Electrical Nerve Stimulation- A hope for reversing the spinal cord nerve damage.

sci

Every year, across the globe, 2.5 lac to 5.0 lac people suffer from spinal cord injury. In India approximately 15 lac people live with spinal cord injury, with 10,000 new cases being added to this group of individuals every year. As per the reports from WHO, people with inured spine are 2-5 times more likely to die prematurely than people without a spinal cord injury, with worse survival rates in low- and middle- income countries.

A spinal cord injury (SCI) is an injury in the spinal cord that leads to either temporary or permanent loss in the cord’s normal motor, sensory or autonomic function. Major reasons for SCI are road accidents, falls, sporting activities and violence. The severity of the injury and its location on the spinal cord are the two parameters that decide the symptoms of SCI. The general symptoms include chronic pain, partial or complete loss of sensory function or motor control of arms, legs or complete body. The injury takes its harsh form when starts affecting the systems that regulate bowel or bladder control, breathing, heart rate and blood pressure. SCI can be diagnosed using an X-ray, MRI and CT scans.

If the injury is in the cervical (neck) region of the spine then it usually results in complete or partial tetraplegia / quadraplegia (loss of functions in limbs). Injury at or below thoracic spinal levels result in paraplegia (loss of motor or sensory functions of lower extremities). If lumbosacral regions of the spinal cord are injured then it results in decreased control of legs and hips, urinary system and anus.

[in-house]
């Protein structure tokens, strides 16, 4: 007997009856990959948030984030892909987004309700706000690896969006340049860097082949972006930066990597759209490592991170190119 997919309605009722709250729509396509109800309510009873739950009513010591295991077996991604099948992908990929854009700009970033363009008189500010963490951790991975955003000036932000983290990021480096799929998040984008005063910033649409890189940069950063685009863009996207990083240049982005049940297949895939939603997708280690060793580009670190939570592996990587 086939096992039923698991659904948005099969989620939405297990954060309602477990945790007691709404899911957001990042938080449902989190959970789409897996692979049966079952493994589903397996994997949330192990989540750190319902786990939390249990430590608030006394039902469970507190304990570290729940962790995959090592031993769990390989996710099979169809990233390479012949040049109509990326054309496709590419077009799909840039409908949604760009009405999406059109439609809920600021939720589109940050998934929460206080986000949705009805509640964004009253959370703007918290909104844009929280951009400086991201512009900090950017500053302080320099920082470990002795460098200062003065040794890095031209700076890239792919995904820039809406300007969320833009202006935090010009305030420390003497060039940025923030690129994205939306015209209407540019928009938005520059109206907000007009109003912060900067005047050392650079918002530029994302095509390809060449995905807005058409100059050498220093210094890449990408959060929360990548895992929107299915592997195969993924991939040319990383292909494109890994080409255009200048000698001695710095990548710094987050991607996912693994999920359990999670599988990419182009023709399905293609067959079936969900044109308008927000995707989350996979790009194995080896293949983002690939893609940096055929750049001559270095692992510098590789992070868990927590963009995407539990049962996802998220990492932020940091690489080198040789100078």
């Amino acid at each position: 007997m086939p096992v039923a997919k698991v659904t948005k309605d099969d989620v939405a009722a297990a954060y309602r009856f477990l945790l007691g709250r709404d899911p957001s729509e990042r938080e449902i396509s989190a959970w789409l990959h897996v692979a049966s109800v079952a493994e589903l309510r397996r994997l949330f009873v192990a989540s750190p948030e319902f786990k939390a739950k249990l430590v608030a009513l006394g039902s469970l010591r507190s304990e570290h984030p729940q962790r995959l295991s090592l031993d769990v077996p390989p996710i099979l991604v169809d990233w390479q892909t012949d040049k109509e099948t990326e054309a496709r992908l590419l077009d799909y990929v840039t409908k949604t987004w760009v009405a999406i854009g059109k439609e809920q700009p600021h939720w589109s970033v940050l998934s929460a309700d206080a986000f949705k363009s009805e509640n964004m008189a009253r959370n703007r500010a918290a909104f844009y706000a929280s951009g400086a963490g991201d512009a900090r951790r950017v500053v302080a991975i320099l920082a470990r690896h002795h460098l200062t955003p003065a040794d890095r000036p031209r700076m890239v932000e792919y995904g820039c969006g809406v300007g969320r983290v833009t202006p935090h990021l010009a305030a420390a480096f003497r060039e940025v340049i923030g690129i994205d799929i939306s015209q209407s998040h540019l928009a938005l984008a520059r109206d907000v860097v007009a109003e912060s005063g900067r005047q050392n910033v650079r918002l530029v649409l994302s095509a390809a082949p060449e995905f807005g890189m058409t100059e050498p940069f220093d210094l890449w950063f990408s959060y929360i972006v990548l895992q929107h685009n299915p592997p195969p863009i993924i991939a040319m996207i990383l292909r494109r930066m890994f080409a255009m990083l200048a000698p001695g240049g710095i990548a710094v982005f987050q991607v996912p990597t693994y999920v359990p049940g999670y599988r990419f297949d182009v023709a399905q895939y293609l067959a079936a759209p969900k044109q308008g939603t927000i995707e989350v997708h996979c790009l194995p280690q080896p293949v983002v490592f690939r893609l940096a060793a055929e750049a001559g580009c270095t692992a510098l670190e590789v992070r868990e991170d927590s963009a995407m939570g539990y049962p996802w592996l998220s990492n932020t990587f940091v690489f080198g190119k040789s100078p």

A SCI is generally treated using medication (intravenous methylprednisolone) , immobilization (traction to stabilize spine), surgery (removing fragments of bones, foreign objects, fractured vertebrae that compress the spine). Researchers around the globe are working to find novel approaches to make SCI completely repairable.

As per the new study released in The American Physiological Society researchers from The University of Sydney in Australia reported that an intensive short-term nerve stimulation treatment could improve peripheral nerve function after the spinal cord injury. Patients with SCI had less excitable nerves with altered responses to electrical stimulation, indicating nerve dysfunction. In their research, patients with SCI underwent 30 minutes of electrical nerve stimulation therapy for 5 days a week for 6 weeks on one limb, while other limb remained untreated. After 6 weeks of the therapy, the nerves in the treated limb responded to electrical stimulation more like nerves in healthy subjects. On the other hand, nerve function in the untreated limb did not change over the six week period.

According to the researchers short-term peripheral nerve stimulation may be a new approach to prevent long-term damages in the nerve and muscle function and improving the rehabilitation outcomes. Electrical nerve stimulation has , thus, raised hopes for the patients suffering from SCI to again lead a normal dignified life in the society.

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